1694 | London

Sweet Regret

I should long to be fifteen.

Young I am, and yet unskill’d 
How to make a lover yield; 
How to keep, or how to gain, 
When to love, and when to feign. 

Take me, take me, some of you, 
While I yet am young and true;
Ere I can my soul disguise,
Heave my breasts, and roll my eyes.

Stay not till I learn the way,
How to lie, and to betray:
He that has me first, is blest,
For I may deceive the rest. 

Could I find a blooming youth, 
Full of love, and full of truth,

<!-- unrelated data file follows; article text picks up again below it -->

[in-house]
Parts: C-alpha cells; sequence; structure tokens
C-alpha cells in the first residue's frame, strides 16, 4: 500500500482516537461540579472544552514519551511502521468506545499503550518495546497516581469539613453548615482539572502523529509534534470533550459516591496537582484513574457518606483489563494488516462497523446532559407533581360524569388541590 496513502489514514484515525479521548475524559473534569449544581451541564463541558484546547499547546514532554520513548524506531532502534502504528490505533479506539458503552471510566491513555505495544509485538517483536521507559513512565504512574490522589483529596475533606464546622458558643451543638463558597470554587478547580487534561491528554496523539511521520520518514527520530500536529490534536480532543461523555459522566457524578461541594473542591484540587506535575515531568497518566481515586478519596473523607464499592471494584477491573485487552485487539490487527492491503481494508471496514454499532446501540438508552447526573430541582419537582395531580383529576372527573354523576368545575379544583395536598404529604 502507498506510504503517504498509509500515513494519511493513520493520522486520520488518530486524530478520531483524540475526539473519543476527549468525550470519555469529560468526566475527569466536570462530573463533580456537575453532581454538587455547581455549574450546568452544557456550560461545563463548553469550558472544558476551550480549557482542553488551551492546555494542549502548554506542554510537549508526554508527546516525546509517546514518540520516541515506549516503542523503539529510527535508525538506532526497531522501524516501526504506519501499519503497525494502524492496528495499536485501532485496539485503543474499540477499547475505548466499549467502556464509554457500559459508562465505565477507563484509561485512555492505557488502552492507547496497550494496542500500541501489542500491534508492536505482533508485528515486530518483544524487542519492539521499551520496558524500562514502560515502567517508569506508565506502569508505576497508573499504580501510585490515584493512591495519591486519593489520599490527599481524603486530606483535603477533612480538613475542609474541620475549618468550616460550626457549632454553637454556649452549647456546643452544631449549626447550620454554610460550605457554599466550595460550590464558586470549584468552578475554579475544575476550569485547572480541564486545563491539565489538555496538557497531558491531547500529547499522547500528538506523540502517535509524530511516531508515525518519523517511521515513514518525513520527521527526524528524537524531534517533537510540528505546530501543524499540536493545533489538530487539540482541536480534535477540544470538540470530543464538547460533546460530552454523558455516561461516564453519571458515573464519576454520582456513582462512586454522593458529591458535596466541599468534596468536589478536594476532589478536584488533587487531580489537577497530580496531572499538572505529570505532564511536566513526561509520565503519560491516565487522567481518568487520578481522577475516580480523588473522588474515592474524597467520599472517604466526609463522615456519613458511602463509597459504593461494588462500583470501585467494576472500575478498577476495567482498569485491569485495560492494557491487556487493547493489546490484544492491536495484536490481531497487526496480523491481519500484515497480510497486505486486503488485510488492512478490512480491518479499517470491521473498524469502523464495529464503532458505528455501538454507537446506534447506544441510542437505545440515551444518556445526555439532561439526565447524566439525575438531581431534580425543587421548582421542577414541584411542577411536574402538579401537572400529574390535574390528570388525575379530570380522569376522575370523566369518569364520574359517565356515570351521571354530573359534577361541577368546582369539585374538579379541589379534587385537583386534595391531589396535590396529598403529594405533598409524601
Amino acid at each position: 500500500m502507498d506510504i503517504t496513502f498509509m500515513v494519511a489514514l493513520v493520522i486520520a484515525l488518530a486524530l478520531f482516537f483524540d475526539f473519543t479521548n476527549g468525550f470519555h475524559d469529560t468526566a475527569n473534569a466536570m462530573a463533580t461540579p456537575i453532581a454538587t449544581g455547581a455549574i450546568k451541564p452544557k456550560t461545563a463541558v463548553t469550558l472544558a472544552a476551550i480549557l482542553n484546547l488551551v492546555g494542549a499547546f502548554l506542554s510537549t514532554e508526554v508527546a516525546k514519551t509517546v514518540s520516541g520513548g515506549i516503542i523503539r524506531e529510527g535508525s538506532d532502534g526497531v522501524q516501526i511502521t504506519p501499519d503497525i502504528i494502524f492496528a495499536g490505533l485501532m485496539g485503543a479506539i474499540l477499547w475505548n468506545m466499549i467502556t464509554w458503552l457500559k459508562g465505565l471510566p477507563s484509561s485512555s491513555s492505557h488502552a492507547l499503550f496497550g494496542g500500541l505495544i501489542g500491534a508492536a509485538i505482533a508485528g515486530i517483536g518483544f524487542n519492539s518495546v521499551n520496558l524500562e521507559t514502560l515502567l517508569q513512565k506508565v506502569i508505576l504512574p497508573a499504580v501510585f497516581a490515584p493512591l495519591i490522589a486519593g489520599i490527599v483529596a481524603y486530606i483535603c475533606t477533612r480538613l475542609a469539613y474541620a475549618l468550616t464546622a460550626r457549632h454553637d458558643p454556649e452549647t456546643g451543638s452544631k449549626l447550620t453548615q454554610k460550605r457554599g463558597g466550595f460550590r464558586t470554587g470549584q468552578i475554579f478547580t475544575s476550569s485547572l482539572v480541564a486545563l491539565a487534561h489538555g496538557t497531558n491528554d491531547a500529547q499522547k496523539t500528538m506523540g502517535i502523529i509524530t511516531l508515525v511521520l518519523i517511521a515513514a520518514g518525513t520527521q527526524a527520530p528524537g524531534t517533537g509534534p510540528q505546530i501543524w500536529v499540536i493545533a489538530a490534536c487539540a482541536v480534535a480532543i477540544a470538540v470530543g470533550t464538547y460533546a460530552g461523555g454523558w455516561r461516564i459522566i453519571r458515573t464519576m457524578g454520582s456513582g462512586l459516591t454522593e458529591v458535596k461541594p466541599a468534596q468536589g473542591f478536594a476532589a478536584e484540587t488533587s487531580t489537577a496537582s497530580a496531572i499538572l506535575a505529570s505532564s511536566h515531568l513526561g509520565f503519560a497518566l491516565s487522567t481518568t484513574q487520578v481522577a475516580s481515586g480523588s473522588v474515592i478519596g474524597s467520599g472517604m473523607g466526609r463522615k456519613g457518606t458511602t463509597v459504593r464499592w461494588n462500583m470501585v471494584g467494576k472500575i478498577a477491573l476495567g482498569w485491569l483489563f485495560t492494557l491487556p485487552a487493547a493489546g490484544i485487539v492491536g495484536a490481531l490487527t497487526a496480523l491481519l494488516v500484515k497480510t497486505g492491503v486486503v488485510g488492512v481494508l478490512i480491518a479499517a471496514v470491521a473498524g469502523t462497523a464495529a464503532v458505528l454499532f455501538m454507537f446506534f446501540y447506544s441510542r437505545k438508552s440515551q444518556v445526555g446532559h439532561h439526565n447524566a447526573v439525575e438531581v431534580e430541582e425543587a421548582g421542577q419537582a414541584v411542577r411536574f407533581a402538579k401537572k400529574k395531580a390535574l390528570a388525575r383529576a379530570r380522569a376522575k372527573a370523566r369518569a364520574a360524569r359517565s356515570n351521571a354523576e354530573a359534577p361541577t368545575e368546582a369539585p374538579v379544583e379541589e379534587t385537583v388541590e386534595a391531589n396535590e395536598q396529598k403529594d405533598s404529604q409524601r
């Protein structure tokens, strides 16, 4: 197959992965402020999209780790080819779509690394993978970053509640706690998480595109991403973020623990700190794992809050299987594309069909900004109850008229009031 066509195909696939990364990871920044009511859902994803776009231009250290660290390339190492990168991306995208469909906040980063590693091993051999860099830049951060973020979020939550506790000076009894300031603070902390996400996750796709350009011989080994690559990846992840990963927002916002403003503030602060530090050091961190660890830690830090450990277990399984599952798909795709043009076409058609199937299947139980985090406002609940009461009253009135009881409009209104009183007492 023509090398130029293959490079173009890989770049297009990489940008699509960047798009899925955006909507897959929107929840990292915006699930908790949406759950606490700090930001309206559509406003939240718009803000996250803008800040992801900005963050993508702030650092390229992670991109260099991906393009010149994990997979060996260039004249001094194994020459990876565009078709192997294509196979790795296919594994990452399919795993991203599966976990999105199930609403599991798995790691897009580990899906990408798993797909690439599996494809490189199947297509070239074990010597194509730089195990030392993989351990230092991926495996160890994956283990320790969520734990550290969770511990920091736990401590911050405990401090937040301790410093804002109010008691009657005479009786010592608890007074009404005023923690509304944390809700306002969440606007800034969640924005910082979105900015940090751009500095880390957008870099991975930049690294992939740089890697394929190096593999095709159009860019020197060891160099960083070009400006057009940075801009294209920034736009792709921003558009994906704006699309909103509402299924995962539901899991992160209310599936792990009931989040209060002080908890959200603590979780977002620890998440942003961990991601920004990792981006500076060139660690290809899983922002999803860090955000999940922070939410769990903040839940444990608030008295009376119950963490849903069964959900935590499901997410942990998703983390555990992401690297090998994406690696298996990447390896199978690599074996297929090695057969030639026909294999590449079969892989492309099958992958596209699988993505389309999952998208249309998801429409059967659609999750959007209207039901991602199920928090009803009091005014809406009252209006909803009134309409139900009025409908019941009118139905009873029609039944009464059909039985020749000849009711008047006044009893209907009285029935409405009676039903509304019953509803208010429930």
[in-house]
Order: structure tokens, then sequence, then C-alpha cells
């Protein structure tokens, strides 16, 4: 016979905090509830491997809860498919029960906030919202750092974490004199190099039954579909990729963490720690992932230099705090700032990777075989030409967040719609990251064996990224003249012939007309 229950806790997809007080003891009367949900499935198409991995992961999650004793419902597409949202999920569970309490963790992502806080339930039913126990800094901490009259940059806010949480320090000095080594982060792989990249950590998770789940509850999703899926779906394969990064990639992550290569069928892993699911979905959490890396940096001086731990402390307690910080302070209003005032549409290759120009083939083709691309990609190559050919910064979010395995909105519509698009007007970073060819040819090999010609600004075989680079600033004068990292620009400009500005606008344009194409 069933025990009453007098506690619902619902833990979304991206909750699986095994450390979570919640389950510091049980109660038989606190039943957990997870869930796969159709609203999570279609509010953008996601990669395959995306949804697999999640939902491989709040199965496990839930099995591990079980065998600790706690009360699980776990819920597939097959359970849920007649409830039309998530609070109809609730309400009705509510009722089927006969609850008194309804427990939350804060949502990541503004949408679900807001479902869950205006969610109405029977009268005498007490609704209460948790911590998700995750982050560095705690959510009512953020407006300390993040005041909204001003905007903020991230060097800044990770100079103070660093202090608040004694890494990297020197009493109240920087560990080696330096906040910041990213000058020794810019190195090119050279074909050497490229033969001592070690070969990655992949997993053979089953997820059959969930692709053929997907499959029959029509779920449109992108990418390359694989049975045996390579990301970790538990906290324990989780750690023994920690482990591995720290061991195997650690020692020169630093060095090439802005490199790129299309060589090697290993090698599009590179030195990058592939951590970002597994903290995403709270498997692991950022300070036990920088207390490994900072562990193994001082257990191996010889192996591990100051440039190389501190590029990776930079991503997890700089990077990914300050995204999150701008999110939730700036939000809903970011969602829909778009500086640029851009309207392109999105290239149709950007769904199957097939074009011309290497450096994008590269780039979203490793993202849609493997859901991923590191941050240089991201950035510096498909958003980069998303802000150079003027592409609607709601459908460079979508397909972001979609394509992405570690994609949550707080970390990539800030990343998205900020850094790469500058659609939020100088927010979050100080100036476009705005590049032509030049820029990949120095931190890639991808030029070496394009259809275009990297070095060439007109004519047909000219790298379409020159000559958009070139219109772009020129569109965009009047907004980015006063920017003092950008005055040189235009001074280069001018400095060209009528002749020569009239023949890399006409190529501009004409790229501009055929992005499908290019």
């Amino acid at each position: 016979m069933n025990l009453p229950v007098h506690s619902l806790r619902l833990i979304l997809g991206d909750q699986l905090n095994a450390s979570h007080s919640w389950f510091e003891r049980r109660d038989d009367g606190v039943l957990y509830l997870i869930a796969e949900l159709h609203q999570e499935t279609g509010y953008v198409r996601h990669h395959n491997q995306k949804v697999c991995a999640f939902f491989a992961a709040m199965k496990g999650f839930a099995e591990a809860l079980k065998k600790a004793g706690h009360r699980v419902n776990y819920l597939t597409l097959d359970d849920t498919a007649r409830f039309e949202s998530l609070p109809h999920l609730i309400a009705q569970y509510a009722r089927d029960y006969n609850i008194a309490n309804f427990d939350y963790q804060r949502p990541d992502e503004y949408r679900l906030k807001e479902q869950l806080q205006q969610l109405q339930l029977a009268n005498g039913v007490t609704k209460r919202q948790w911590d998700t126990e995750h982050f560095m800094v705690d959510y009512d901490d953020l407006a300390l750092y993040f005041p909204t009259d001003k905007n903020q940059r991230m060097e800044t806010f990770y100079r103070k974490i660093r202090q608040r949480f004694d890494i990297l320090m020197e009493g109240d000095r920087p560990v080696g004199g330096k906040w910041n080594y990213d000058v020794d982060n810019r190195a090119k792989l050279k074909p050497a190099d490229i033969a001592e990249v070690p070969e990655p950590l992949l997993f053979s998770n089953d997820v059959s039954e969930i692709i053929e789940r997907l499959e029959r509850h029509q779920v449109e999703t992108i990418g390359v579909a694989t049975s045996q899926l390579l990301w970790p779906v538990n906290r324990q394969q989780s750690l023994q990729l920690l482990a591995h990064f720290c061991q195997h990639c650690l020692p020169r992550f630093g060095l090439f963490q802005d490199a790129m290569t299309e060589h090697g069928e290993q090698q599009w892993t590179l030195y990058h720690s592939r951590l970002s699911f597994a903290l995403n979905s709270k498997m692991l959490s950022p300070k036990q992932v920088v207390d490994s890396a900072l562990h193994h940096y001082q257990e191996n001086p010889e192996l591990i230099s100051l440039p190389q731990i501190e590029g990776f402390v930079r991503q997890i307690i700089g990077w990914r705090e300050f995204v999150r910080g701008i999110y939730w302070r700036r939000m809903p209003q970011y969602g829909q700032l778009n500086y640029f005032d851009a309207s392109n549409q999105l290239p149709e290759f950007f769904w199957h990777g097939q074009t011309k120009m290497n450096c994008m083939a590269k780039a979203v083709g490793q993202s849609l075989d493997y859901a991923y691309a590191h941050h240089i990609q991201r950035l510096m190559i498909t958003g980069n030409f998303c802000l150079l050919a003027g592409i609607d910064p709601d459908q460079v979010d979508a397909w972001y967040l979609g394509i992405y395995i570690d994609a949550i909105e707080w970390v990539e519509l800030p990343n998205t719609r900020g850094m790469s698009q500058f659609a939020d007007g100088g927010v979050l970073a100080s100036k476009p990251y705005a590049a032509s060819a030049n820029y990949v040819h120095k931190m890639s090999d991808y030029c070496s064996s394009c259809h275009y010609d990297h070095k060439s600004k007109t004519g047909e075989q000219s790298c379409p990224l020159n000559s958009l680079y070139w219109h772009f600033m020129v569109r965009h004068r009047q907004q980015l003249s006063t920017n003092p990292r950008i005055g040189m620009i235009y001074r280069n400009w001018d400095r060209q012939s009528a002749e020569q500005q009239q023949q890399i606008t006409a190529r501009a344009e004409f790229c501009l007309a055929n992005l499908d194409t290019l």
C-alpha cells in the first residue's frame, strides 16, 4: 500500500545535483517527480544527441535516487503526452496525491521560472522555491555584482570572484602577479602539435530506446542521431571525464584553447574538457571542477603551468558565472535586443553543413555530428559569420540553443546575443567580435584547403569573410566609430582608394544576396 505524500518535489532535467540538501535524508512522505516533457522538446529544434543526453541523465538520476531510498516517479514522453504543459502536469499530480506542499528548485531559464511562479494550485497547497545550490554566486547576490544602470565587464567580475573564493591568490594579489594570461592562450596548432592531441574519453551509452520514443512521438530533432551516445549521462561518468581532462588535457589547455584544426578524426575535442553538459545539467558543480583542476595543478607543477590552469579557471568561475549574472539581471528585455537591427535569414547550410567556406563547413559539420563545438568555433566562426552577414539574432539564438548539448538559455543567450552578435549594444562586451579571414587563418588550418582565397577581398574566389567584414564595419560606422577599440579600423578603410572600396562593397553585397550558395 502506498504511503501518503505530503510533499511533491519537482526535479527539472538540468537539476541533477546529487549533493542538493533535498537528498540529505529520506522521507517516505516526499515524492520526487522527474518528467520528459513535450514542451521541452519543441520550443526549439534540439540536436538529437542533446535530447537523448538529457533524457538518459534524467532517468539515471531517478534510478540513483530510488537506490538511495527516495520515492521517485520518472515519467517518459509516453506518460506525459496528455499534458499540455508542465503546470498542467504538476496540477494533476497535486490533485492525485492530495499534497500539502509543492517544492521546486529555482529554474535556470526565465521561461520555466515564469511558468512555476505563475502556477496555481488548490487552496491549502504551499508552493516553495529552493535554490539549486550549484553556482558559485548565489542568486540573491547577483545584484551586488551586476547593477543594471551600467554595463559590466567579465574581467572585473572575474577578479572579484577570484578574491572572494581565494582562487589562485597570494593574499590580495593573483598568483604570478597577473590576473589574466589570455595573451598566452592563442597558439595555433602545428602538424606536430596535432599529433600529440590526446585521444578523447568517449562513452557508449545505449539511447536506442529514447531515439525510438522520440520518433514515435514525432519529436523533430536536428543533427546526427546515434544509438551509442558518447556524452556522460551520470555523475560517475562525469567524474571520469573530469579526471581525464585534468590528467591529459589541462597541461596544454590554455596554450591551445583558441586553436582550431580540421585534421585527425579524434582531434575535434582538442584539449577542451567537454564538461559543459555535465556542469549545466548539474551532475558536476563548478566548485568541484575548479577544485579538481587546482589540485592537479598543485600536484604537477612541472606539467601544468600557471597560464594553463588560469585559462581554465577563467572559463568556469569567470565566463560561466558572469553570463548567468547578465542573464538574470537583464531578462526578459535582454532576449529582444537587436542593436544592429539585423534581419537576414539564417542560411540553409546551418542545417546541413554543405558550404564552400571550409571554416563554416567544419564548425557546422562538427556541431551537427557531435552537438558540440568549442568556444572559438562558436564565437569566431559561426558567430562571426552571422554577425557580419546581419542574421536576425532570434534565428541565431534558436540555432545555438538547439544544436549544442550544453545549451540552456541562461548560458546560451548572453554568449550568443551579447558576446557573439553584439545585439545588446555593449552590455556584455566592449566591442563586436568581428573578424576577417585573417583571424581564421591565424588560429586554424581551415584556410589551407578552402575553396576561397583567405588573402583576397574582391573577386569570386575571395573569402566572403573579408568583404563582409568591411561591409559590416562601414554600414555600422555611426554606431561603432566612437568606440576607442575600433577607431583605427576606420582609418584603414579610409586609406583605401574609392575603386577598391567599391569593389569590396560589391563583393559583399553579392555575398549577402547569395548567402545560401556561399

Brisk, and of a jaunty mien,
I should long to be fifteen.


John Dryden

“Song for a Girl.” Poet, dramatist, and critic, Dryden excelled at writing public poetry, contributing to a memorial volume for Oliver Cromwell in 1659, composing “To His Sacred Majesty” for the coronation of Charles II in 1661, and publishing “Annus Mirabilis” to commemorate a British naval victory in 1667.